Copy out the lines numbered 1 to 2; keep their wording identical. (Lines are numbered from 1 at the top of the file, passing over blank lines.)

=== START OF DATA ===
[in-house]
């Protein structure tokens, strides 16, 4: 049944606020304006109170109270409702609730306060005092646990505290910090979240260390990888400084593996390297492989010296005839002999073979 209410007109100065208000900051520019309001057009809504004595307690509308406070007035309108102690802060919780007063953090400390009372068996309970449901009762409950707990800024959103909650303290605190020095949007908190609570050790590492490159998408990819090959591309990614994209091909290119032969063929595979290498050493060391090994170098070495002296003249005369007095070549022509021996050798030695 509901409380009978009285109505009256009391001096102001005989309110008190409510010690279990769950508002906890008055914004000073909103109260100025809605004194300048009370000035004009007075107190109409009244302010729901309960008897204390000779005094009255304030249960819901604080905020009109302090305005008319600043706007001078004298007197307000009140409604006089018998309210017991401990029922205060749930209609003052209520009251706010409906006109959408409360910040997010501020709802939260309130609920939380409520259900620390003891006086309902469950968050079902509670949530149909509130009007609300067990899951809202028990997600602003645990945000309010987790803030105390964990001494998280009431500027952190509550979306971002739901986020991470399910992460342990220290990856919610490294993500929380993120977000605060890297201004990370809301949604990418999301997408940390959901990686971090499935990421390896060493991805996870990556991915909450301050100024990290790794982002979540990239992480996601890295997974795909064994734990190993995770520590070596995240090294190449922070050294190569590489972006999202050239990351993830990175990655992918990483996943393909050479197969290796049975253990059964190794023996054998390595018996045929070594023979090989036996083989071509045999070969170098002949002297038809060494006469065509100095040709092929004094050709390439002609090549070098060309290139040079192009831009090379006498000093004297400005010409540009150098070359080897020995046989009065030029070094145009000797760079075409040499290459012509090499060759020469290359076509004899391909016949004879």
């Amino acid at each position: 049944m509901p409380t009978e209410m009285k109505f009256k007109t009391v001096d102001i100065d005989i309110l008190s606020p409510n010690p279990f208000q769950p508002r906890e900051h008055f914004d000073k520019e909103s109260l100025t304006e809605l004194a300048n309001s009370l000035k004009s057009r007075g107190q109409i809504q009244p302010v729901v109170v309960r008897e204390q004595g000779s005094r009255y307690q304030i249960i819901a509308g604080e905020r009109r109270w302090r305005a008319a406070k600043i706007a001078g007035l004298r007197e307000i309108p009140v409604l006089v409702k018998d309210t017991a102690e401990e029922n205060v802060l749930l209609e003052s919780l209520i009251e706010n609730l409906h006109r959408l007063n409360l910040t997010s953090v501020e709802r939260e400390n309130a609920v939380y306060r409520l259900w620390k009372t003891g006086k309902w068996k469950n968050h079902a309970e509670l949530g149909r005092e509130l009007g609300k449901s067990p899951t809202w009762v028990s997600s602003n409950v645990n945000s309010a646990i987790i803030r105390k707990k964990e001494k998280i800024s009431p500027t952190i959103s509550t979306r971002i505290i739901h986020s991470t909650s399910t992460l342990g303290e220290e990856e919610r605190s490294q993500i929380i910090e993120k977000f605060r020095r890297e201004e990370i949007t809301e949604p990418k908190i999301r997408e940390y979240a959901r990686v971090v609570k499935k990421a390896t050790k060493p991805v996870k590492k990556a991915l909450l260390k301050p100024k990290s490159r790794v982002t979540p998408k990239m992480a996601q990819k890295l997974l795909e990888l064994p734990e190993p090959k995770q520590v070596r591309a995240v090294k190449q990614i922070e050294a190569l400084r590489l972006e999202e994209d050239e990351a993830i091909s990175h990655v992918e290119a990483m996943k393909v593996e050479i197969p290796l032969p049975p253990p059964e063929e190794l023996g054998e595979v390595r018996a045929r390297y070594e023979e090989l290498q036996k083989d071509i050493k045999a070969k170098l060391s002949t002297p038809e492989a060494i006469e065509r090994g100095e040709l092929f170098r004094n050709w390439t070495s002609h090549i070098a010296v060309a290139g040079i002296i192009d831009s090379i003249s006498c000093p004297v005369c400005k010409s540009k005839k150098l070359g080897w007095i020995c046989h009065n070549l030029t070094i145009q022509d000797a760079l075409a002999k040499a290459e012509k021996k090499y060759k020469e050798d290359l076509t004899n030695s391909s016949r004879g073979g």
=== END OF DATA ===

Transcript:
[in-house]
């Protein structure tokens, strides 16, 4: 049944606020304006109170109270409702609730306060005092646990505290910090979240260390990888400084593996390297492989010296005839002999073979 209410007109100065208000900051520019309001057009809504004595307690509308406070007035309108102690802060919780007063953090400390009372068996309970449901009762409950707990800024959103909650303290605190020095949007908190609570050790590492490159998408990819090959591309990614994209091909290119032969063929595979290498050493060391090994170098070495002296003249005369007095070549022509021996050798030695 509901409380009978009285109505009256009391001096102001005989309110008190409510010690279990769950508002906890008055914004000073909103109260100025809605004194300048009370000035004009007075107190109409009244302010729901309960008897204390000779005094009255304030249960819901604080905020009109302090305005008319600043706007001078004298007197307000009140409604006089018998309210017991401990029922205060749930209609003052209520009251706010409906006109959408409360910040997010501020709802939260309130609920939380409520259900620390003891006086309902469950968050079902509670949530149909509130009007609300067990899951809202028990997600602003645990945000309010987790803030105390964990001494998280009431500027952190509550979306971002739901986020991470399910992460342990220290990856919610490294993500929380993120977000605060890297201004990370809301949604990418999301997408940390959901990686971090499935990421390896060493991805996870990556991915909450301050100024990290790794982002979540990239992480996601890295997974795909064994734990190993995770520590070596995240090294190449922070050294190569590489972006999202050239990351993830990175990655992918990483996943393909050479197969290796049975253990059964190794023996054998390595018996045929070594023979090989036996083989071509045999070969170098002949002297038809060494006469065509100095040709092929004094050709390439002609090549070098060309290139040079192009831009090379006498000093004297400005010409540009150098070359080897020995046989009065030029070094145009000797760079075409040499290459012509090499060759020469290359076509004899391909016949004879």